Best Method I Found To Download, Organize and Archive Your Gmail

Recently I have been working to clear out my Gmail account to stay under the space quota I am allocated at Google. I am someone that saves every email that I send and receive. In my focus of accomplishing this task I recently posted two articles that may be helpful to people who are in the same boat I am in. Both of these articles will help you understand the Google process and what you need to do manage the FREE space you are allocated. Once you surpass the FREE space allocation, Google wants to “sell you” additional space at a subscription rate.

Understanding Your Google Account Online Space Allocations
(for Gmail, Google Drive and Google Photos)

How to “Bulk” Delete Old Emails in Gmail

One of the questions I had when I started this cleaning out process was is there a way to download and save my old Google Gmail emails?

Google will tell you to go to their “Google Takeout” site where you can select and download all of your data (not just emails). That may sound easy, but I have found is that Google packages up your data, whether it is photos or emails, and wraps up that data in downloadable zip files that lack no organization whatsoever and 99% of people will not understand how to do this anyway. Is this a tactic to push people toward buying more space?  Don’t know, but looks like a messy process to me and will only waste your time.

Best Method I Found To Download and Archive Your Gmail:

The method I use to download and archive my Gmail is a third party software application (that is FREE) called MailStore Home.

Continue reading “Best Method I Found To Download, Organize and Archive Your Gmail”

How to “Bulk” Delete Old Emails in Gmail

This is a great way to “bulk delete” (clean out) a Gmail account when you are near your allotted space limit. Thank you to Laptop Mag for these instructions.

In the search bar, you can type the date in a YYYY/DD/MM format to filter out emails before a certain date. If you type before:2014/01/1, you’ll see a list of all of the emails you received prior to Jan. 1, 2014.  You can also search by how old emails are. If you type older_than:1y, you’ll receive emails older than 1 year. You can use m for months or d for days, as well. If you want to delete them all, click the Check all box, then click “Select all conversations that match this search,” followed by the Delete button.

Source: How to Delete Old Emails in Gmail | Laptop Mag

Understanding Your Google Account Online Space Allocations (for Gmail, Google Drive and Google Photos)

When signing up for a Google account you get 15 GB of storage space in the cloud. That space is shared by Gmail, Google Drive and Photos. If you have a Google Account you can see what space these accounts are using by visiting google.com/settings/storage. Below is a screenshot of my account space allocations (after I had cleaned up things). If you notice I have 19 GB of storage. Somewhere along the line I had somehow acquired an additional 4 GB of space (to give me 19 GB, but I don’t remember what I did to get that).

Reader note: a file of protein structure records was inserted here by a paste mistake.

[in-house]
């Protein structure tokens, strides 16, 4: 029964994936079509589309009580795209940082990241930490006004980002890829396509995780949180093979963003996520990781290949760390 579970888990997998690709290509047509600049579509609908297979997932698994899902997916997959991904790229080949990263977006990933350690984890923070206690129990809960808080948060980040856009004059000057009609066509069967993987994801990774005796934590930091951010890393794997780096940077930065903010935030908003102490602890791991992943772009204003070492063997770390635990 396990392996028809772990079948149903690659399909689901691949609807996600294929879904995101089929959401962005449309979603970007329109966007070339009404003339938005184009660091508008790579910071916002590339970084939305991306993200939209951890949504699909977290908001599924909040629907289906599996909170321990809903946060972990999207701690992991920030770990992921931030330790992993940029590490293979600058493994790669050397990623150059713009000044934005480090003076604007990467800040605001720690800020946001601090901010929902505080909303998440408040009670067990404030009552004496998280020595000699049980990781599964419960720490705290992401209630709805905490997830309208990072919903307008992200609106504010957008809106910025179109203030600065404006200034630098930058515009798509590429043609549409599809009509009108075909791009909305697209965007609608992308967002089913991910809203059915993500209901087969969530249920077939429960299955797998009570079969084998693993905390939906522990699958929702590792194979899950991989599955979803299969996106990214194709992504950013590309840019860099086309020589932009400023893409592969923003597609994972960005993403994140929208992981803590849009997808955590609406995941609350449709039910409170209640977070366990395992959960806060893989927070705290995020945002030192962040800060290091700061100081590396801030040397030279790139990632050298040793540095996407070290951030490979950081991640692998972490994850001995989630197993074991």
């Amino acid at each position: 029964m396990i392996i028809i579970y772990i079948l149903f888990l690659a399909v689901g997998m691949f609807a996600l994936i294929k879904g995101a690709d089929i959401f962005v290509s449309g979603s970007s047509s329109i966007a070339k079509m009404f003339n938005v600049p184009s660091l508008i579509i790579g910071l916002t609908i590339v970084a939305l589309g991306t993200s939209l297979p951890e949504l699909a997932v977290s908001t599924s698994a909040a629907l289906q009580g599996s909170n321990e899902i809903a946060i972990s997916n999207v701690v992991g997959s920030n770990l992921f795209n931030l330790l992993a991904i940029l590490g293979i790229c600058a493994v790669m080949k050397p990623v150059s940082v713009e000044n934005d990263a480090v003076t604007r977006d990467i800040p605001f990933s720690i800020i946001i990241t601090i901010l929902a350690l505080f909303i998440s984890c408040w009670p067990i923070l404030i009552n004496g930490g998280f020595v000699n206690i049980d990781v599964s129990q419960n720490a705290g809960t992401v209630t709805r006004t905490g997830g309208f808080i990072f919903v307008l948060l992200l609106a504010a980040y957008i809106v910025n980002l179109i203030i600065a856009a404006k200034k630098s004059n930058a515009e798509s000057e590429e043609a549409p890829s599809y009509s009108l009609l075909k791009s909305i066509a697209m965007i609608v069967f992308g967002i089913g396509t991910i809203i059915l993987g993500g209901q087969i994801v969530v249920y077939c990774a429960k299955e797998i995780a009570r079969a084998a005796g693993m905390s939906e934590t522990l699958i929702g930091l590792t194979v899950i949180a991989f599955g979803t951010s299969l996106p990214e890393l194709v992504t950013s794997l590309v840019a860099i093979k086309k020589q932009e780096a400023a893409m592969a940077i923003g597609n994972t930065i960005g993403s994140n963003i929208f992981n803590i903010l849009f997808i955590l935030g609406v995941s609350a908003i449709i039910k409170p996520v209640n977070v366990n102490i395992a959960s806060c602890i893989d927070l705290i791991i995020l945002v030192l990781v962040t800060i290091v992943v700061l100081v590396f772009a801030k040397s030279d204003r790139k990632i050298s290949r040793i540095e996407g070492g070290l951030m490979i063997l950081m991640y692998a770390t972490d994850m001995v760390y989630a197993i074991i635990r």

Gmail will consume space if you send/receive a lot of email with attachments, but it takes years for see it is really impacting your allotted Google account space. I have been using Gmail since it inception (April 1, 2004) and I have used 9+ GBs. I will soon work on a strategy to backup those emails (to my computer) and back the account down to about a years worth of emails. Many people do not save emails, but I do. I will soon post an article on what you can do to backup your Gmail emails to your computer.

Google Drive, items that don’t take up space are: ​Google Docs, Sheets, Slides, Forms, Sites, and files in “Shared with me.” Other files that you store on Google Drive, such as PDF’s, videos, photos, and any file that is not a native Google file… are counted against your allotted space.

Google Photos is often the culprit of consuming Google Drive space because we take a lot of photos that auto upload from your smartphone; and, today’s smartphones take photos that are of “full resolution” quality that are large in file size. A workaround to this is that Google will allow you to store photos, unlimited for FREE, as long as you allow Google to take that “full resolution” quality photo and convert it to a “high quality” photo. To make sure you are allowing Google to make the conversion, on a computer, go to photos.google.com/settings. Make sure “High quality (free unlimited storage) is selected.

If you see that some of your photos is using space, you can click on “Recover Storage” and those photos that are accumulating space will be converted to “High quality” photos. I did this and took an hour or two before I noticed a difference in my drive space. I hadn’t even realized that I had photos (and videos) that were consuming drive space.